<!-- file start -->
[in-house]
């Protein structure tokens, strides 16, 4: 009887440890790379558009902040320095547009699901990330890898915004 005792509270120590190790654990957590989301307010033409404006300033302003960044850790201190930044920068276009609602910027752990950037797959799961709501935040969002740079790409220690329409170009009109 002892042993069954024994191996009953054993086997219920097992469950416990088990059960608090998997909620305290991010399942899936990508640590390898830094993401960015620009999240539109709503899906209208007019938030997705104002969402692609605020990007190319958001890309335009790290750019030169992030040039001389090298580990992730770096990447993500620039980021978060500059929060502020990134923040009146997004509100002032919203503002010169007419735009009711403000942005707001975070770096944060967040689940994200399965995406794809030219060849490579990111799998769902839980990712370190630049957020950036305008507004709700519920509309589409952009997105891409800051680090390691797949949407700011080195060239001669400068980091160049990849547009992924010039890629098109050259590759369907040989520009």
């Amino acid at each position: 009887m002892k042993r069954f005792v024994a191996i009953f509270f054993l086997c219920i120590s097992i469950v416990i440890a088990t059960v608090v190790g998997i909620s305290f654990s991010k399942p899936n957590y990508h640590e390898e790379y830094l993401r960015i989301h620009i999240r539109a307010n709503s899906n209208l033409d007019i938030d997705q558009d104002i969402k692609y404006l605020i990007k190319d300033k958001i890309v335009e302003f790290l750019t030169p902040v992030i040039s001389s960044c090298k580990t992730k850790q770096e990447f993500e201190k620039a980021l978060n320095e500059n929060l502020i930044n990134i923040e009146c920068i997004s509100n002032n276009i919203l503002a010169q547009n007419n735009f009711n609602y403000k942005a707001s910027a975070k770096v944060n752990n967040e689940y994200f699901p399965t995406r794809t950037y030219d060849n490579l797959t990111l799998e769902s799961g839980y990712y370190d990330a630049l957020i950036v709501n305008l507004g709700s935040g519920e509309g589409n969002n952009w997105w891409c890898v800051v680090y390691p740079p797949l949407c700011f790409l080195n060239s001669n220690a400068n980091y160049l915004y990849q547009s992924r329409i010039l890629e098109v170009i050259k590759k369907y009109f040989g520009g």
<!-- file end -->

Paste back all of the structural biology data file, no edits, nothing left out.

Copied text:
[in-house]
């Protein structure tokens, strides 16, 4: 009887440890790379558009902040320095547009699901990330890898915004 005792509270120590190790654990957590989301307010033409404006300033302003960044850790201190930044920068276009609602910027752990950037797959799961709501935040969002740079790409220690329409170009009109 002892042993069954024994191996009953054993086997219920097992469950416990088990059960608090998997909620305290991010399942899936990508640590390898830094993401960015620009999240539109709503899906209208007019938030997705104002969402692609605020990007190319958001890309335009790290750019030169992030040039001389090298580990992730770096990447993500620039980021978060500059929060502020990134923040009146997004509100002032919203503002010169007419735009009711403000942005707001975070770096944060967040689940994200399965995406794809030219060849490579990111799998769902839980990712370190630049957020950036305008507004709700519920509309589409952009997105891409800051680090390691797949949407700011080195060239001669400068980091160049990849547009992924010039890629098109050259590759369907040989520009």
């Amino acid at each position: 009887m002892k042993r069954f005792v024994a191996i009953f509270f054993l086997c219920i120590s097992i469950v416990i440890a088990t059960v608090v190790g998997i909620s305290f654990s991010k399942p899936n957590y990508h640590e390898e790379y830094l993401r960015i989301h620009i999240r539109a307010n709503s899906n209208l033409d007019i938030d997705q558009d104002i969402k692609y404006l605020i990007k190319d300033k958001i890309v335009e302003f790290l750019t030169p902040v992030i040039s001389s960044c090298k580990t992730k850790q770096e990447f993500e201190k620039a980021l978060n320095e500059n929060l502020i930044n990134i923040e009146c920068i997004s509100n002032n276009i919203l503002a010169q547009n007419n735009f009711n609602y403000k942005a707001s910027a975070k770096v944060n752990n967040e689940y994200f699901p399965t995406r794809t950037y030219d060849n490579l797959t990111l799998e769902s799961g839980y990712y370190d990330a630049l957020i950036v709501n305008l507004g709700s935040g519920e509309g589409n969002n952009w997105w891409c890898v800051v680090y390691p740079p797949l949407c700011f790409l080195n060239s001669n220690a400068n980091y160049l915004y990849q547009s992924r329409i010039l890629e098109v170009i050259k590759k369907y009109f040989g520009g």